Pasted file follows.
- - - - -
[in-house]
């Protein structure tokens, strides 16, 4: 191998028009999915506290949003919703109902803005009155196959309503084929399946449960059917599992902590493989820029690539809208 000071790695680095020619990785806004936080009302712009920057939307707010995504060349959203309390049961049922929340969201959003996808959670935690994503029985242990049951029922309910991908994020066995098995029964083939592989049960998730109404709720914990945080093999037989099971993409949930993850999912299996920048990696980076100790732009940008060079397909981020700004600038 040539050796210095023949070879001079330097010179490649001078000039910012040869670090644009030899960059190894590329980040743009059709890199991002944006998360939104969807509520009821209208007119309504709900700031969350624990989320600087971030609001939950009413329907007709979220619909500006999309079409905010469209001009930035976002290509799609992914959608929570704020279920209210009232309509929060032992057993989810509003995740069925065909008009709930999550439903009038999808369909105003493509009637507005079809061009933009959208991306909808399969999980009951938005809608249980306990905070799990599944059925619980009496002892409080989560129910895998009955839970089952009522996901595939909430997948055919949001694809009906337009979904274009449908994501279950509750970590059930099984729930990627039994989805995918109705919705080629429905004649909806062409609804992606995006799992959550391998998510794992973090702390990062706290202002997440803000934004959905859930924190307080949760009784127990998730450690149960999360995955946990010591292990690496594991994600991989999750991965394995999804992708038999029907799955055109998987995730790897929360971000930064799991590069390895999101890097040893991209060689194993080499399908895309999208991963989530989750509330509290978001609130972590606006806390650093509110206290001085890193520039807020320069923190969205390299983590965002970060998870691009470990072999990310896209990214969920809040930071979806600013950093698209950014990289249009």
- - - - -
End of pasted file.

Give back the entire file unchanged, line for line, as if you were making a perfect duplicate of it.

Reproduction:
[in-house]
């Protein structure tokens, strides 16, 4: 191998028009999915506290949003919703109902803005009155196959309503084929399946449960059917599992902590493989820029690539809208 000071790695680095020619990785806004936080009302712009920057939307707010995504060349959203309390049961049922929340969201959003996808959670935690994503029985242990049951029922309910991908994020066995098995029964083939592989049960998730109404709720914990945080093999037989099971993409949930993850999912299996920048990696980076100790732009940008060079397909981020700004600038 040539050796210095023949070879001079330097010179490649001078000039910012040869670090644009030899960059190894590329980040743009059709890199991002944006998360939104969807509520009821209208007119309504709900700031969350624990989320600087971030609001939950009413329907007709979220619909500006999309079409905010469209001009930035976002290509799609992914959608929570704020279920209210009232309509929060032992057993989810509003995740069925065909008009709930999550439903009038999808369909105003493509009637507005079809061009933009959208991306909808399969999980009951938005809608249980306990905070799990599944059925619980009496002892409080989560129910895998009955839970089952009522996901595939909430997948055919949001694809009906337009979904274009449908994501279950509750970590059930099984729930990627039994989805995918109705919705080629429905004649909806062409609804992606995006799992959550391998998510794992973090702390990062706290202002997440803000934004959905859930924190307080949760009784127990998730450690149960999360995955946990010591292990690496594991994600991989999750991965394995999804992708038999029907799955055109998987995730790897929360971000930064799991590069390895999101890097040893991209060689194993080499399908895309999208991963989530989750509330509290978001609130972590606006806390650093509110206290001085890193520039807020320069923190969205390299983590965002970060998870691009470990072999990310896209990214969920809040930071979806600013950093698209950014990289249009």